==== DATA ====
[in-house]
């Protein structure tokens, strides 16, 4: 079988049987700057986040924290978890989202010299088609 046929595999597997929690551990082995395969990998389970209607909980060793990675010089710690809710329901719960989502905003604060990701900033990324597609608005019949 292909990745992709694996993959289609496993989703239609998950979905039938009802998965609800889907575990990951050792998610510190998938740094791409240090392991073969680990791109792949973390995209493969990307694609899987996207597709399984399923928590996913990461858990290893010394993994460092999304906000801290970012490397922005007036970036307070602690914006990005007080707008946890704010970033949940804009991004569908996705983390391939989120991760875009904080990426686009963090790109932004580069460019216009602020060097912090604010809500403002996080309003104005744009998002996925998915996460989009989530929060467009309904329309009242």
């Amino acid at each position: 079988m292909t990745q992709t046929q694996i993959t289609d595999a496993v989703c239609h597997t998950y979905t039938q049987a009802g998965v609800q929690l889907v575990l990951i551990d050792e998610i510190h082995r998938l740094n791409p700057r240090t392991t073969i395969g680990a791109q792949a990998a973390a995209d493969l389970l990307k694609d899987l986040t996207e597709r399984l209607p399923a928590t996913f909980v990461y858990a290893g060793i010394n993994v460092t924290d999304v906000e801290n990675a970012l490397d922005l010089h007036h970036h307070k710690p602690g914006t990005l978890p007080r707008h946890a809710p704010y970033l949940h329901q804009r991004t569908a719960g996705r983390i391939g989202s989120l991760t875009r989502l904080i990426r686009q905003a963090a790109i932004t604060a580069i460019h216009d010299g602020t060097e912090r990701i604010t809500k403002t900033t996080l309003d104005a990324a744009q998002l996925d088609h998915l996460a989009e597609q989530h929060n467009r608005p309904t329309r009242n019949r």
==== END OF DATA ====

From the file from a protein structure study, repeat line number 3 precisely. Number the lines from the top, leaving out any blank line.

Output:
């Amino acid at each position: 079988m292909t990745q992709t046929q694996i993959t289609d595999a496993v989703c239609h597997t998950y979905t039938q049987a009802g998965v609800q929690l889907v575990l990951i551990d050792e998610i510190h082995r998938l740094n791409p700057r240090t392991t073969i395969g680990a791109q792949a990998a973390a995209d493969l389970l990307k694609d899987l986040t996207e597709r399984l209607p399923a928590t996913f909980v990461y858990a290893g060793i010394n993994v460092t924290d999304v906000e801290n990675a970012l490397d922005l010089h007036h970036h307070k710690p602690g914006t990005l978890p007080r707008h946890a809710p704010y970033l949940h329901q804009r991004t569908a719960g996705r983390i391939g989202s989120l991760t875009r989502l904080i990426r686009q905003a963090a790109i932004t604060a580069i460019h216009d010299g602020t060097e912090r990701i604010t809500k403002t900033t996080l309003d104005a990324a744009q998002l996925d088609h998915l996460a989009e597609q989530h929060n467009r608005p309904t329309r009242n019949r």